Sales tips for the aspiring rock star!

Thursday, February 19, 2009

Sales Scene Investigation

Last week, I had asked for you feedback on two new launches I’m involved in.
2 New Launches and Dale Haeuser responded with the following:

One of the things that I would love to see on a sales blog like this is open discussion about real life selling situations that we find ourselves needing feedback on. I think we all talk about ideas and general practices which is great but what about talking about how to handle our actual sales situations. Now you are probably saying "Hey guy with all the spelling errors and bad grammar. Give me an example." Well here is goes. I was in a meeting last week in which I was supposed to pitch to 1 person, but when I got there 6 more people had been included in the meeting. I didn't do my best because I was caught a little of guard. Does anyone have any ideas of how to not only work it out, but to also thrive in that situation?This sort of thing I think would really help me to better my skills and try some new approaches. Think outside the circle if you will.
Dale Haeuser

Ok, Dale its time for SSI . . . Sales Scene Investigation where we tackle your challenge with the best freakin ideas in all the blogosphere!

Let’s back up to the point when you set the appointment. From now on ask “Who else besides yourself should join us?” This is also a tactful way to get decision makers in the room without making your contact feel like skippy in the mail room.

From now on figure this could happen at any time. Be mentally prepared.
The minute it happens (and we now know it will) change your thinking from “Oh Shit” to looking at it as a sign of interest.

Consider an icebreaker like a sing along, or burp the alphabet contest (wanted to see if you were paying attention) A legitimate icebreaker would be saying something like this. “If you don’t mind, just so I have a clear understanding of what you are each responsible for, could we each introduce ourselves with a quick sentence or two about what we do here at ABC Industries?”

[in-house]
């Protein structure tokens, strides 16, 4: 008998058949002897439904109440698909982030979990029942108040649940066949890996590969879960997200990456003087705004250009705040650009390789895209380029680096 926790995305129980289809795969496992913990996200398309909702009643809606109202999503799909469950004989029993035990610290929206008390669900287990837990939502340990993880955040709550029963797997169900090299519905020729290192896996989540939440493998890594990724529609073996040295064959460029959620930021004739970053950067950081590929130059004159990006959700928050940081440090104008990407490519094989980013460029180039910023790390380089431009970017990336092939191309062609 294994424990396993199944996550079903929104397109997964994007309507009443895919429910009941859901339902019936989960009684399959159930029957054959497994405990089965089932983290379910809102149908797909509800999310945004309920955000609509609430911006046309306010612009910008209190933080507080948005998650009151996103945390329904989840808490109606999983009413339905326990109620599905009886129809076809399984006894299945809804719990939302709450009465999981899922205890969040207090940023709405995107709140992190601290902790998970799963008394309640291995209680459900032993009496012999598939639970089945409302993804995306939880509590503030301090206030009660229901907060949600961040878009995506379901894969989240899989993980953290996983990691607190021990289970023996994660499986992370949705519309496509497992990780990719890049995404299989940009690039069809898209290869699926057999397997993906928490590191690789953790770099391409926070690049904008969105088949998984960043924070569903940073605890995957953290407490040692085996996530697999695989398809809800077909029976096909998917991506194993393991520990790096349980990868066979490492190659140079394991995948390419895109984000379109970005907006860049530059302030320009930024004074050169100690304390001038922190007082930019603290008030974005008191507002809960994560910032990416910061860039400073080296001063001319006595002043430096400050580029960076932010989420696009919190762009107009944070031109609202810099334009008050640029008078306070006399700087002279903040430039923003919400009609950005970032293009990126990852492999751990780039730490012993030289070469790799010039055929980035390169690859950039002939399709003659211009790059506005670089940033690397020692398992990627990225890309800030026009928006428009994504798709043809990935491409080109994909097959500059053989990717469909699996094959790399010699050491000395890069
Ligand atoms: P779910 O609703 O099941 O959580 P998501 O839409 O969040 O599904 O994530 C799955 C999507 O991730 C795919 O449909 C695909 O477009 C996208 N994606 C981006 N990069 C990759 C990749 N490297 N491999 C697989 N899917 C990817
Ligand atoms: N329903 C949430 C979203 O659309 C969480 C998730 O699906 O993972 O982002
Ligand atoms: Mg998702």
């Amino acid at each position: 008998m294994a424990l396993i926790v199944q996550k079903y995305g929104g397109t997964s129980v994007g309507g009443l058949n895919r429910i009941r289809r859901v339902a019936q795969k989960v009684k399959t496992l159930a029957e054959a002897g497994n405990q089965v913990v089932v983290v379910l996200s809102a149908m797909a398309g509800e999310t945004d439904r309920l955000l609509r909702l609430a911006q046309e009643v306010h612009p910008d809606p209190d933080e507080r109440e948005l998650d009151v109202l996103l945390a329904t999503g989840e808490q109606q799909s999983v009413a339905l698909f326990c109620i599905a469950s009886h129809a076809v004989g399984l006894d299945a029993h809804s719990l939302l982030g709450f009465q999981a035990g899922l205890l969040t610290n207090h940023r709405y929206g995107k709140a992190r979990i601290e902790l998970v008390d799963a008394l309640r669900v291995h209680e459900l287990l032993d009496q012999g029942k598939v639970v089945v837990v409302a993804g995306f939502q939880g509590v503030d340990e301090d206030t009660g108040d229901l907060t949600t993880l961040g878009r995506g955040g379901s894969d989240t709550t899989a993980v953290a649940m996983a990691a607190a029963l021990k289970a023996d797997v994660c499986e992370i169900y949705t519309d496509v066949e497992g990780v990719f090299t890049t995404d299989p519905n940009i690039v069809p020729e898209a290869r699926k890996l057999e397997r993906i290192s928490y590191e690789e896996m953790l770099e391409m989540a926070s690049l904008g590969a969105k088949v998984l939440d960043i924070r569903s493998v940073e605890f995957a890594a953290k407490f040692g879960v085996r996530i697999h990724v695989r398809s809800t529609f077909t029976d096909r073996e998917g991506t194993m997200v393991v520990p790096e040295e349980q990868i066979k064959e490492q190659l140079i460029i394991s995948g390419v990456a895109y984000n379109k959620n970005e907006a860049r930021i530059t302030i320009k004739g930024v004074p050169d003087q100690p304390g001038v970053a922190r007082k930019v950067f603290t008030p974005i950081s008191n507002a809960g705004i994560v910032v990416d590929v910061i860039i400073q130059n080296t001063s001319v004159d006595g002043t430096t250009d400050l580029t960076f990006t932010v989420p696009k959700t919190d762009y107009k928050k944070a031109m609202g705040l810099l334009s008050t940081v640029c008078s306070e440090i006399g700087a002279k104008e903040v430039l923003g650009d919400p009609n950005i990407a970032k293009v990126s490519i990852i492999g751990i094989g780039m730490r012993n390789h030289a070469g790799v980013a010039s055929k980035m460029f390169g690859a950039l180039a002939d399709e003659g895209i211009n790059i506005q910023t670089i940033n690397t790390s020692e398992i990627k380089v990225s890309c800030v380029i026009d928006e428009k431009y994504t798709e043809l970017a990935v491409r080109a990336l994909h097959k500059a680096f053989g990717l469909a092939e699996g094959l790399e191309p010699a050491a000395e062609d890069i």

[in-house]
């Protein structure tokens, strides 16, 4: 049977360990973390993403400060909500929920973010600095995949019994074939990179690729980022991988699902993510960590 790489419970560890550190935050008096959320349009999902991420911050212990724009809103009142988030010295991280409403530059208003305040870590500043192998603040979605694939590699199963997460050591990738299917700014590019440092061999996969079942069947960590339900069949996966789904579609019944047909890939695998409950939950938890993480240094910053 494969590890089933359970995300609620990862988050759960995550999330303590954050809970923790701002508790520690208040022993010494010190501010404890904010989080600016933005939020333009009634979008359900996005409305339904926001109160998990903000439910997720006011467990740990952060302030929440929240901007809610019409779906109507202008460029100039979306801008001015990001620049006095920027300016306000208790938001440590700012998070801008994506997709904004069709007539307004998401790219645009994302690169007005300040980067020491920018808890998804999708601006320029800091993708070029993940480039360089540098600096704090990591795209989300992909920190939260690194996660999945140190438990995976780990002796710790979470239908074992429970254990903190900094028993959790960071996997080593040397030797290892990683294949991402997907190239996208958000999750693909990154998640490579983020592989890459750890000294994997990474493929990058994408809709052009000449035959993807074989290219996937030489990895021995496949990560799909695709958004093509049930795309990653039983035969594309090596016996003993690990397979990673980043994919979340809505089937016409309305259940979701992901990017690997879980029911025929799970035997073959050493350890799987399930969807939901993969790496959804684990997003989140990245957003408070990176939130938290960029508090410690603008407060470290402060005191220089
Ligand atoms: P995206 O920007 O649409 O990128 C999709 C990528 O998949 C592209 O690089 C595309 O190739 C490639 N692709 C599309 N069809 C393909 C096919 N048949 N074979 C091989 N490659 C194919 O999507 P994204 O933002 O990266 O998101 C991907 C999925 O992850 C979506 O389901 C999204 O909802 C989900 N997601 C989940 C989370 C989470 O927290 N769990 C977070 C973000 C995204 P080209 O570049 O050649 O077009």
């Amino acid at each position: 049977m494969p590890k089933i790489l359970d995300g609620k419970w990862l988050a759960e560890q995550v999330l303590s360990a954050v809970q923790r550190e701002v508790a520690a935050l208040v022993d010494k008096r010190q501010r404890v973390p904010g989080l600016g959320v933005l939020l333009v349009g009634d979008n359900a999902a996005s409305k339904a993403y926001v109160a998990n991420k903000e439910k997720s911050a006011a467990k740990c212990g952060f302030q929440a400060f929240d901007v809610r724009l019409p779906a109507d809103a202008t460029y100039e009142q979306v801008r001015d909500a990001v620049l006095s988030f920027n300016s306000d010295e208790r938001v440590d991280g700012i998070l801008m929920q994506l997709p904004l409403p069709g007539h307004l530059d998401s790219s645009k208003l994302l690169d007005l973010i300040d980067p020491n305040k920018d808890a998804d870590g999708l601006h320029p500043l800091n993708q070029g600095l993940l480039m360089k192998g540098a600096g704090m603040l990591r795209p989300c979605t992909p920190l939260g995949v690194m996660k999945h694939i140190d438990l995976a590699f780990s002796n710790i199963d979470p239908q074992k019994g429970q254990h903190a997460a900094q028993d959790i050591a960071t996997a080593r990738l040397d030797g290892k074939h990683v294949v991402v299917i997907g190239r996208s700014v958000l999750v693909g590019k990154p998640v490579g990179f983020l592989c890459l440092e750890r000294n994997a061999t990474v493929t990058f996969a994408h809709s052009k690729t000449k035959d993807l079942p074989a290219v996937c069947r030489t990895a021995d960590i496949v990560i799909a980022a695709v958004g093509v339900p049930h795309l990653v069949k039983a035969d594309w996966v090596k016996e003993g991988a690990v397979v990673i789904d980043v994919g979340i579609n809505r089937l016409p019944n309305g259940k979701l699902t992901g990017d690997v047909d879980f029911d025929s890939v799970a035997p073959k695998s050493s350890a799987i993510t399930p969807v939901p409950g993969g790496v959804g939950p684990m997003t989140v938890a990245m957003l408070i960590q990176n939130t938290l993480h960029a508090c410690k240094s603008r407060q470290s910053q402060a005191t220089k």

Buy yourself time by utilizing an agenda statement breaking down what you would like to accomplish. While you are going through the agenda statement you can mentally recalibrate.

Take control by asking this question: “Granted I called you, what prompted you to take the meeting with me?”

Take charge by asking questions
Get them talking . . . they’ll think you are a great conversationalist!

Facilitate. When points are brought up by the others, get them to continue or expand by asking them to elaborate, tell me more, can you give me an example. Joe what’s your spin on that?

Make sure you address each one of them. The quietest ones might be the real decision maker.

Remember, there will be appointments where we belt it out of the ball park and others where we strike out. The most important part Dale is The Lesson.

Here’s to you for having the cohones to ask for help!

OK team, what are your thoughts? What suggestions do you have for Dale?